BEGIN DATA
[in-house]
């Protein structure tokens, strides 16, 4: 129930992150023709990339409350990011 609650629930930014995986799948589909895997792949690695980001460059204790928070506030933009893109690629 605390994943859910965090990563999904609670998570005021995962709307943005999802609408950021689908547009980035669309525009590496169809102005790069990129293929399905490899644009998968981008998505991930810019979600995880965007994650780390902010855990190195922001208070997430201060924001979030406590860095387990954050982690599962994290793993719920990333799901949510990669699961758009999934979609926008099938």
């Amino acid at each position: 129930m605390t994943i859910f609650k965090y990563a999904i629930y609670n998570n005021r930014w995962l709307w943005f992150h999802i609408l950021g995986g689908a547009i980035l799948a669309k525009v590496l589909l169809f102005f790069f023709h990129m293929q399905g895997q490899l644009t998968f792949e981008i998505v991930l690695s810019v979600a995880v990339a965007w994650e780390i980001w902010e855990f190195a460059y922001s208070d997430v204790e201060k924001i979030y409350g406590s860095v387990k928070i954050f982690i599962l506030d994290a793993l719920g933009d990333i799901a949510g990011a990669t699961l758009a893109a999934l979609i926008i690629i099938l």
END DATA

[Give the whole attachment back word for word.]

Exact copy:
[in-house]
């Protein structure tokens, strides 16, 4: 129930992150023709990339409350990011 609650629930930014995986799948589909895997792949690695980001460059204790928070506030933009893109690629 605390994943859910965090990563999904609670998570005021995962709307943005999802609408950021689908547009980035669309525009590496169809102005790069990129293929399905490899644009998968981008998505991930810019979600995880965007994650780390902010855990190195922001208070997430201060924001979030406590860095387990954050982690599962994290793993719920990333799901949510990669699961758009999934979609926008099938």
């Amino acid at each position: 129930m605390t994943i859910f609650k965090y990563a999904i629930y609670n998570n005021r930014w995962l709307w943005f992150h999802i609408l950021g995986g689908a547009i980035l799948a669309k525009v590496l589909l169809f102005f790069f023709h990129m293929q399905g895997q490899l644009t998968f792949e981008i998505v991930l690695s810019v979600a995880v990339a965007w994650e780390i980001w902010e855990f190195a460059y922001s208070d997430v204790e201060k924001i979030y409350g406590s860095v387990k928070i954050f982690i599962l506030d994290a793993l719920g933009d990333i799901a949510g990011a990669t699961l758009a893109a999934l979609i926008i690629i099938l």